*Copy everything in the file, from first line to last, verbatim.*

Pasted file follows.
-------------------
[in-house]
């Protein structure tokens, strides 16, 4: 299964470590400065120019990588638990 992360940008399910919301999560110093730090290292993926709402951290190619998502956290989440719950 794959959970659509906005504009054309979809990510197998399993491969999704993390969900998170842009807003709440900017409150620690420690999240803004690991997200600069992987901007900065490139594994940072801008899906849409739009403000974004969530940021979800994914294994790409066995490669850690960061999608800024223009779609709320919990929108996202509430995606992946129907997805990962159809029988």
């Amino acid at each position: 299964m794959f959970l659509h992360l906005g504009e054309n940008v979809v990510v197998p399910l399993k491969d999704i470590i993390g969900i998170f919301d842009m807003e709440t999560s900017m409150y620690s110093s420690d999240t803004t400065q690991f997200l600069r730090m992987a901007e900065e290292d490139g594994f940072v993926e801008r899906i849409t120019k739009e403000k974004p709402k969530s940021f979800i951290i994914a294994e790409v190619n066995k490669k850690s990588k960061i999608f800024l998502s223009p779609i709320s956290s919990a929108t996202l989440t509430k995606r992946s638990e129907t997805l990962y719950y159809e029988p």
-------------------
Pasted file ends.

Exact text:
[in-house]
């Protein structure tokens, strides 16, 4: 299964470590400065120019990588638990 992360940008399910919301999560110093730090290292993926709402951290190619998502956290989440719950 794959959970659509906005504009054309979809990510197998399993491969999704993390969900998170842009807003709440900017409150620690420690999240803004690991997200600069992987901007900065490139594994940072801008899906849409739009403000974004969530940021979800994914294994790409066995490669850690960061999608800024223009779609709320919990929108996202509430995606992946129907997805990962159809029988």
């Amino acid at each position: 299964m794959f959970l659509h992360l906005g504009e054309n940008v979809v990510v197998p399910l399993k491969d999704i470590i993390g969900i998170f919301d842009m807003e709440t999560s900017m409150y620690s110093s420690d999240t803004t400065q690991f997200l600069r730090m992987a901007e900065e290292d490139g594994f940072v993926e801008r899906i849409t120019k739009e403000k974004p709402k969530s940021f979800i951290i994914a294994e790409v190619n066995k490669k850690s990588k960061i999608f800024l998502s223009p779609i709320s956290s919990a929108t996202l989440t509430k995606r992946s638990e129907t997805l990962y719950y159809e029988p």